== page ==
Will Walker Danny Glover
Owen Walker Vicellous Reon Shannon
Daniel Wall Vondie Curtis Hall
Evelyn Walker Loretta Devine
T-Bone Lanier Glynn Turman
Archie Mullen Stan Shaw
Coleman Vaughnes Michael Jai White
Jonah Summer John Beasley
Isaac Hawkins Jason Weaver
Dora Charles Rae Ven Larrymore Kelly
Tyrone Franklin Marcello Thedford
Peter Crowley David Strathairn
The most basic victories of the early Civil Rights movement aren’t readily part of the historical record. Phil Alden Robinson’s tribute to the grassroots efforts of groups such as the Student Non-Violent Coordinating Committee (SNCC) and its unwavering courage in the face of racism is a triumph of filmmaking.
Crafted from real-life experiences of SNCC members, Robinson and Stanley Weiser have formulated a bittersweet and extremely personal tale about the young men and women on the front lines of the battle against racism in the South of the early ’60s. At the heart of the story is Owen Walker (Vicellous Reon Shannon), a young man torn by devotion to his father and the need to address the racial inequities in his hometown in rural Mississippi, 1961.
Owen is bitter that his father, Will (Danny Glover), has recanted on his early attempts to organize the black community and has retreated to a non-confrontational lifestyle. Hungry for justice and equality, Owen joins fellow high school students in a crusade to desegregate his hometown.
The painstaking process of redirecting inbred racism and the incremental victories won by the peaceful practices the SNCC endorses frustrates the impatient Owen. He’s further confounded when, looking to find a mentor and leader, is met with the soft-spoken, philosophizing Daniel Wall (Vondie Curtis Hall).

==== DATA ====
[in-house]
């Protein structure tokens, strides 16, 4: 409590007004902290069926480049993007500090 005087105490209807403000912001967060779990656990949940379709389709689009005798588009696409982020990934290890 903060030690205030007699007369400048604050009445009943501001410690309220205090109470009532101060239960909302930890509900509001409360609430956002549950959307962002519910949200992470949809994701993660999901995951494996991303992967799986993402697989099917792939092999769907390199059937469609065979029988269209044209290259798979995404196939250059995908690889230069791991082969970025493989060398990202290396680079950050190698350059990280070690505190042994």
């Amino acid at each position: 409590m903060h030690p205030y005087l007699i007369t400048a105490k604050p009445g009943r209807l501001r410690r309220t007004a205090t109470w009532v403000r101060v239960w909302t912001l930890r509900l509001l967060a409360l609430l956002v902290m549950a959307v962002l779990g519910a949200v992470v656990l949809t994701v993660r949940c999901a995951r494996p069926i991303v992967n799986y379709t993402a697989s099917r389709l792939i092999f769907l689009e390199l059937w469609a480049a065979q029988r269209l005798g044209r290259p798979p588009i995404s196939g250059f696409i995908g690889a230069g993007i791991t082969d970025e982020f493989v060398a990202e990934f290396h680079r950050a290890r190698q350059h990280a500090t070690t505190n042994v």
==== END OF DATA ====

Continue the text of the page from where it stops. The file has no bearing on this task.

Owen and his classmates soon learn, however, that organizing voter registrations and protest marches come at a hefty price.
The fictional town of Quinlan is deep in the heart of Klan country, and while Robinson is unblinking in his portrayal of the horrors and injustices of this place and time, the movie is more about the love and inspiration that is borne out of such a righteous fight. His direction provides a detailed recollection not only of the Mississippi that is infamous for its hate crimes, but of the place that Owen and his father love and are willing to fight for, each in his own way. It’s a mood greatly aided by Amelia Vincent’s artfully wrought lensing, which evokes intimacy through frequent closeups and hand-held shots.
The acting is outstanding from the principals – including Glover, Shannon and Curtis – down to supporting players such as Stan Shaw, Michael Jai White and John Beasley. In fact, the talent pool in this film is so deep, it may suffer from “L.A. Confidential” syndrome, where too many good perfs may actually neutralize any shot these thesps have at awards.
The film mainly showcases Shannon – who proves his emotional turn in “The Hurricane” was no fluke – and Curtis, whose understated turn is one of his best to date. Glover gets top billing, and his performance is powerful despite limited screen time.
Pic is further enhanced by a cappella performances of traditional spirituals and protest songs by Grammy winners Sweet Honey in the Rock, and original works from Oscar-winning composer James Horner (“Titanic”).
Linda Burton and Linwood Taylor’s production is incredibly detailed and, though undetectable to the viewer, includes the original chairs – on loan from the Smithsonian – from the F. W. Woolworth lunch counter in Greensboro N.C., the scene of one of the first sit-down protests.
While other networks mainly repackage their lineup to fulfill Black History Month obligations, this TNT original embodies the spirit of the pioneering freedom fighters who put their lives on the line for the good of future generations. It’s a story that reminds us that some history lessons shouldn’t be relegated to a single month.